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EILEEN COLLINS TO LEAVE NASA



SUBMITTED BY ARTHUR N1ORC - AMSAT A/C #31468

May 1, 2006

Katherine Trinidad
Headquarters, Washington 
(202) 358-3749

Doug Peterson
Johnson Space Center, Houston
(281) 483-5111 



NASA ASTRONAUT EILEEN COLLINS COMPLETES CAREER OF SPACE FIRSTS

Astronaut Eileen Collins is leaving NASA. Collins was the first woman 
to command a space shuttle and the leader of Discovery's Return to 
Flight mission last year. She plans to pursue private interests and 
spend more time with family. 

"Eileen Collins is a living, breathing example of the best that our 
nation has to offer," said NASA Administrator Michael Griffin. "She 
is, of course, a brave, superb pilot and a magnificent crew 
commander. Beyond those qualities, she is both very bright and 
modestly self-effacing about that fact. And above all, she is 
possessed of a quiet determination to attain the very highest levels 
of accomplishment. I am proud to know her and will greatly miss her 
at NASA."

A veteran of four space flights, Collins' career at NASA has been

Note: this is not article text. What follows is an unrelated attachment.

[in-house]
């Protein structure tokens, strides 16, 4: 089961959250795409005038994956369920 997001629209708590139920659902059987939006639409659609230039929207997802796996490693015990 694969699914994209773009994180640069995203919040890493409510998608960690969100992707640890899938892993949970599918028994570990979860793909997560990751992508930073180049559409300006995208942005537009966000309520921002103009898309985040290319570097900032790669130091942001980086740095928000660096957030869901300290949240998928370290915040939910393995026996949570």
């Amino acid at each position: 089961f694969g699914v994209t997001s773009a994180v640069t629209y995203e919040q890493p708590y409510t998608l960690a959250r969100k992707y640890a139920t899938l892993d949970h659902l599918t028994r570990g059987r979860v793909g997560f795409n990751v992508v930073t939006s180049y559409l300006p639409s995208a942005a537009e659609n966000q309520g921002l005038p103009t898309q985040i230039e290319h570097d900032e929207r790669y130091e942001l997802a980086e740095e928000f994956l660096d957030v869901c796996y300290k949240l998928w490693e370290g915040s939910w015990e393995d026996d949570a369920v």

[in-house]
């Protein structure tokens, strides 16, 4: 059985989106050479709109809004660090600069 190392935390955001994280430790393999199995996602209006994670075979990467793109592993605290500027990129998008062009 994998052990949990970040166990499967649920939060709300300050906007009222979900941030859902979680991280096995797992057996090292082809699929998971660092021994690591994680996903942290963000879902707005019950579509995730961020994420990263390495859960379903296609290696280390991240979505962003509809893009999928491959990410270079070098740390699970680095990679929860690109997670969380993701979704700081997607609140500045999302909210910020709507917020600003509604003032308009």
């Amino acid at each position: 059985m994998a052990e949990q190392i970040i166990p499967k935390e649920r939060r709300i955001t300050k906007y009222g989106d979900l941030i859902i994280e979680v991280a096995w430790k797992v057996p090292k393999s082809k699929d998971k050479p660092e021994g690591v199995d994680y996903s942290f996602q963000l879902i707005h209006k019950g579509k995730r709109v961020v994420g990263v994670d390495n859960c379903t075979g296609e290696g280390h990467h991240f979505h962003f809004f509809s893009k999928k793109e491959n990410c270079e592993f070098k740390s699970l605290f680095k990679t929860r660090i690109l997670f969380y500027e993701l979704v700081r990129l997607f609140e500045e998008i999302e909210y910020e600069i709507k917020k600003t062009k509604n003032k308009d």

punctuated by firsts. She was the first woman selected as a pilot 
astronaut, the first woman to serve as a shuttle pilot and the first 
woman to command a U.S. spacecraft.

"Eileen is a true pioneer in space and on Earth," said Mike Coats, 
director of NASA's Johnson Space Center, Houston. "Her service and 
dedication to her country, to NASA and to space exploration are an 
inspiration. She meets every challenge with confidence and an 
ever-present smile."

Collins was selected as an astronaut in 1990. She served as the pilot 
on mission STS-63 in February 1995, the first shuttle mission to 
rendezvous with the Russian Mir Space Station. In May 1997, she flew 
as pilot on mission STS-84, the sixth shuttle flight to dock to Mir. 
Collins commanded the Space Shuttle Columbia on mission STS-93 in 
July 1999, the flight that launched the Chandra X-Ray Observatory.

Her most recent space flight was as commander of July's STS-114 
mission, the first shuttle flight since the Columbia accident in 
2003. During the 14-day mission, Collins and her six-member crew 
tested new shuttle safety enhancements and resupplied the 
International Space Station.

"Eileen is a gifted leader who knows what it takes to get a team 
through the most difficult of times," said Flight Crew Operations 
Director Ken Bowersox. "All of us will feel Eileen's absence, but 
regardless of the path she pursues after leaving NASA, I know she 
will continue to exert a positive influence on the explorers of today 
and tomorrow."

For additional biographical information about Collins, visit:

http://www.jsc.nasa.gov/Bios 

For information about NASA's shuttle program and the next mission, 
STS-121, visit: 

http://www.nasa.gov/shuttle

For information about NASA and agency programs, visit:

http://www.nasa.gov/home

	
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